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22 September 2015

Fox Forest in Pictures

For this week’s Monday Geology Picture I shared a picture of a stone wall incorporating a large glacial erratic. I took this picture recently in Fox Forest in southern New Hampshire. Yesterday, my husband and I went on a lovely hike in the forest. We saw quite a few glacial erratics… parts of the forest are piled high with them! We also saw many stone walls incorporating glacially dropped stones. Most …


Monday Geology Picture: Glacial Erratics and a Stone Wall, Fox Forest, New Hampshire

Continuing with my recent blogging themes of stone walls and glacial erratics, here is a picture of a stone wall in Fox Forest in New Hampshire. This stone wall was built out of glacial erratics and incorporates a large glacial erratic that was most likely left in situ… that is, left more or less where the glacier deposited it. Today, the stone wall is located in the middle of a …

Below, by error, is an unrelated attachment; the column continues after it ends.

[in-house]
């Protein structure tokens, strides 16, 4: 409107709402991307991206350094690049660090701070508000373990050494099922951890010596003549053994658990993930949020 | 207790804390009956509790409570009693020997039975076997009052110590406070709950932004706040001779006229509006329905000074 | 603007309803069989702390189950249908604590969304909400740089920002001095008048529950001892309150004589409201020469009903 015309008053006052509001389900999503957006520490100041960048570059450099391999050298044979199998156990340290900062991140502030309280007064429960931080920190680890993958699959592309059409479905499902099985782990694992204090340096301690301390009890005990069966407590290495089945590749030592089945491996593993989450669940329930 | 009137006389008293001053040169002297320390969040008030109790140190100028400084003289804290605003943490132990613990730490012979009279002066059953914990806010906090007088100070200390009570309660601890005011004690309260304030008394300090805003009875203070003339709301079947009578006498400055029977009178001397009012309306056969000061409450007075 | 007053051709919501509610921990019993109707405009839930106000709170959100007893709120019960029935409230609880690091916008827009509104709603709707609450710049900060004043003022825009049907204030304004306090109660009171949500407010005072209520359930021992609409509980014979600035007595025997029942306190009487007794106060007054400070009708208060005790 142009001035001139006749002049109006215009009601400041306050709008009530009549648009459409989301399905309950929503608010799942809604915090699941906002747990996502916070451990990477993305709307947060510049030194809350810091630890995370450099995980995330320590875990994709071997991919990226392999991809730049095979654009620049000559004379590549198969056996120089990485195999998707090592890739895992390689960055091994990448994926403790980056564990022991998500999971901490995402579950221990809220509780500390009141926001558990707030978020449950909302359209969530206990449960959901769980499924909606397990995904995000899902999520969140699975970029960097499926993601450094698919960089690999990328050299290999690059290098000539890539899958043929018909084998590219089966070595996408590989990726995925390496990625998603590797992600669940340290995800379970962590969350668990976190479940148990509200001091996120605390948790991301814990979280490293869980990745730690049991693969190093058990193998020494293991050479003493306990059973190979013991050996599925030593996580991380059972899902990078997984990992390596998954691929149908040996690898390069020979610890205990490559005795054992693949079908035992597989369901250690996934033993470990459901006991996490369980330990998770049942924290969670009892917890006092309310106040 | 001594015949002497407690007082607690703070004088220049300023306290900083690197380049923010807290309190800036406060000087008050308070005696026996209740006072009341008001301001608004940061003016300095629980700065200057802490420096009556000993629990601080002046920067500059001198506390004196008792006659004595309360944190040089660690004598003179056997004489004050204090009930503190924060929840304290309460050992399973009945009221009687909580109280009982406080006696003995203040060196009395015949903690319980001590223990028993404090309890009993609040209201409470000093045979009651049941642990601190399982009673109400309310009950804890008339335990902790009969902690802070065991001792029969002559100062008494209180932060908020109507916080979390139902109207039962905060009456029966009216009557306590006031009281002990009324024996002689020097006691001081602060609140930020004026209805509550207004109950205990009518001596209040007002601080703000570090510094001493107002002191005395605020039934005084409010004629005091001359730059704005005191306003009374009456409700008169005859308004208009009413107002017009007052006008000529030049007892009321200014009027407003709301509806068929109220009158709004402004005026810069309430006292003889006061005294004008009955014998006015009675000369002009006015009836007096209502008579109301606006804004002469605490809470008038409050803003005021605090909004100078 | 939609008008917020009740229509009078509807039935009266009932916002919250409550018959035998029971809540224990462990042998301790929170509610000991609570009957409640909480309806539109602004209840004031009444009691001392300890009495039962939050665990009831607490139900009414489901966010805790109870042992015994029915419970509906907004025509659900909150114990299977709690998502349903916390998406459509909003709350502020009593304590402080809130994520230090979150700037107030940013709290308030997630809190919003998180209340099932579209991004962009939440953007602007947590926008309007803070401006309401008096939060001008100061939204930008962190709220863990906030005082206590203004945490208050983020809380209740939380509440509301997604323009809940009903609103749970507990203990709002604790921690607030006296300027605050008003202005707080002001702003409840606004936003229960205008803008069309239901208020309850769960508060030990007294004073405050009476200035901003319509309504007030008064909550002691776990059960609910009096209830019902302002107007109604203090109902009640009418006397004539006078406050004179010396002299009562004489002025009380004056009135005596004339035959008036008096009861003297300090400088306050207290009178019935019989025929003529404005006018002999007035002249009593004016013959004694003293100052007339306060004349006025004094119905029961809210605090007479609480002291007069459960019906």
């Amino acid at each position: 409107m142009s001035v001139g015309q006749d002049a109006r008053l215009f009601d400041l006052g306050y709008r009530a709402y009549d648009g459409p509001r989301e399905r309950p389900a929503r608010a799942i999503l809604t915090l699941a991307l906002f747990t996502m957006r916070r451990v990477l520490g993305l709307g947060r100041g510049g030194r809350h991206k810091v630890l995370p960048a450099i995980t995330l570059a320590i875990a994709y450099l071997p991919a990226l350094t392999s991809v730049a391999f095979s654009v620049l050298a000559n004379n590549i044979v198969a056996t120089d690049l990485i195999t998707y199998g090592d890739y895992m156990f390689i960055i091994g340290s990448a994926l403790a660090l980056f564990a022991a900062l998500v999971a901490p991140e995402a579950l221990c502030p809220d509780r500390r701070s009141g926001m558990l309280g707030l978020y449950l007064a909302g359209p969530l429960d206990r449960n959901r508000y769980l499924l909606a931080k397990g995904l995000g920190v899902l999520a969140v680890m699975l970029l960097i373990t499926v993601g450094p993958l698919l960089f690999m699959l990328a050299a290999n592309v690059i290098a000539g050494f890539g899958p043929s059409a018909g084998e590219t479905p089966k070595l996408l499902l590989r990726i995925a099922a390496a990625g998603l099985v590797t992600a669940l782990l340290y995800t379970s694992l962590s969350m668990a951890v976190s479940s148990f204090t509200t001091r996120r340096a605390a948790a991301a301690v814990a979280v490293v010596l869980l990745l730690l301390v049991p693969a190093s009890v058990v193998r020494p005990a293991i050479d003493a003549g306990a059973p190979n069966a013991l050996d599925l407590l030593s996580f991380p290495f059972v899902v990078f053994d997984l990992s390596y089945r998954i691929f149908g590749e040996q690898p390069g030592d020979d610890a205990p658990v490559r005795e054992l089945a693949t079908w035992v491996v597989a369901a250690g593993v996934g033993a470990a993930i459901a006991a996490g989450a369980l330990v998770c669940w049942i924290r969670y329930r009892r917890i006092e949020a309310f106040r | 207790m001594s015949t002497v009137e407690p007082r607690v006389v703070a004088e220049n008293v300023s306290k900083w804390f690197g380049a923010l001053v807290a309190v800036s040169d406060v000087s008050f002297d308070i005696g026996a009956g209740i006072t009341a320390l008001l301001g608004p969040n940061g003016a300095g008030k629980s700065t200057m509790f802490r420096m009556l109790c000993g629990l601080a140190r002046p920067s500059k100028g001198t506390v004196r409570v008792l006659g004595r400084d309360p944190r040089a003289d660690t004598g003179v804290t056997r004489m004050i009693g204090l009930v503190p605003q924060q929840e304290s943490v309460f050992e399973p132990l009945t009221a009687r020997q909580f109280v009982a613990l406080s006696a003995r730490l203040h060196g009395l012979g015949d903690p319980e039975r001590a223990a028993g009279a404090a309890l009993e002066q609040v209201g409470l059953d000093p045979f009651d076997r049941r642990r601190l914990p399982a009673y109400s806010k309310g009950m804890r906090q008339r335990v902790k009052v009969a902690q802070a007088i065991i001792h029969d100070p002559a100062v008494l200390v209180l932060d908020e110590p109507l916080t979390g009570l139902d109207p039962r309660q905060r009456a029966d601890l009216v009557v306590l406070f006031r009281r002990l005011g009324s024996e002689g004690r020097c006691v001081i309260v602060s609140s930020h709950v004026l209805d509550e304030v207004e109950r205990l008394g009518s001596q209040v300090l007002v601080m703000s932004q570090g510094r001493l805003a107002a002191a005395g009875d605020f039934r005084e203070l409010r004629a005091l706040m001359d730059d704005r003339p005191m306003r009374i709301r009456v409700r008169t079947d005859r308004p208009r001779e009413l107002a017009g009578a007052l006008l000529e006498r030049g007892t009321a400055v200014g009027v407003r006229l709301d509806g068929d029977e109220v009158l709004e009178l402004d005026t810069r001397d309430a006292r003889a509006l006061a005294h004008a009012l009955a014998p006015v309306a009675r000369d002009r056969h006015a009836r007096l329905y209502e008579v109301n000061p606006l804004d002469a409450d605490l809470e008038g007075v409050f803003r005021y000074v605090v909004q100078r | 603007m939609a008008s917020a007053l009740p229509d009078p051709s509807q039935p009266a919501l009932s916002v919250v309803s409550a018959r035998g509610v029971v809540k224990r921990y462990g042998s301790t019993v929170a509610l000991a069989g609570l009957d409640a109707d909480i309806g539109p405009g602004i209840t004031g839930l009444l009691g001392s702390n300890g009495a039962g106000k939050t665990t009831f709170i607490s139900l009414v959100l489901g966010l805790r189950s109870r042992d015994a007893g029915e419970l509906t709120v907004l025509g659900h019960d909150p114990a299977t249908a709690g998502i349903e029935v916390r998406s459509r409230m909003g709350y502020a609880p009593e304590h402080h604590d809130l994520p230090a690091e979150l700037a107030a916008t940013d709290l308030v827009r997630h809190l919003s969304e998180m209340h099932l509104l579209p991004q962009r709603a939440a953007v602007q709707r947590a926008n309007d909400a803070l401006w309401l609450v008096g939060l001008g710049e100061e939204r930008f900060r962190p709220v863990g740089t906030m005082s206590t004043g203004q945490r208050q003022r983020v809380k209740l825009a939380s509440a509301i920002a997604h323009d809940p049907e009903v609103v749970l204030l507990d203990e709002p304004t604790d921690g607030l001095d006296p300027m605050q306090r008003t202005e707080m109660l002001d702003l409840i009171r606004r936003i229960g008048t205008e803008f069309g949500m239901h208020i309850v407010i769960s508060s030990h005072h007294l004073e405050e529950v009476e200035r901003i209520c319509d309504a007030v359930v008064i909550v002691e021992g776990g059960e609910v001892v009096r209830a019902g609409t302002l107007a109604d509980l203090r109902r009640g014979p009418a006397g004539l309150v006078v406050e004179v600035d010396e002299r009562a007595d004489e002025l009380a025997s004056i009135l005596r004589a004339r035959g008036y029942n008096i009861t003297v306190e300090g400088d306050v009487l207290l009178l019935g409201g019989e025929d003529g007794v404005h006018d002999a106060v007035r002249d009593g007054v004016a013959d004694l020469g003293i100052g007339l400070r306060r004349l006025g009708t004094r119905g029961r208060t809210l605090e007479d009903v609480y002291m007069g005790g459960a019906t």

15 September 2015

Monday Geology Picture: Glacial Erratic Boulder, New Hampshire

I’m visiting family in New Hampshire at the moment… and also spending a little time with my favorite glacial erratic. I’ve posted about this particular glacial erratic before here and here. For this week’s Monday Geology Picture post I thought I’d share another shot of this stunning glacially deposited boulder. Enjoy!


9 September 2013

Monday Geology Picture(s): More Glacial Erratics on the Lake

Last week, I shared a picture of me sunbathing by my favorite glacial erratic, which is located near the Mervine Family Cabin on Franklin Pierce Lake in New Hampshire. This week, I thought I’d share a few more pictures of glacial erratics on Franklin Pierce Lake. Note the large sizes of these erratics and also how many of them are fairly angular. The erratics are mostly igneous and metamorphic rocks, …


16 December 2012

Geology Word of the Week: G is for Glacial Erratic

def. Glacial Erratic: A rock which has been transported and deposited by a glacier and which has a different lithology than the rock upon which it has been deposited. Often, erratic rocks have an angular shape because they were broken off of bedrock by glaciers and have not yet had time to be weathered and rounded by water, wind, and other erosional forces. Glacial erratics can range in size from very …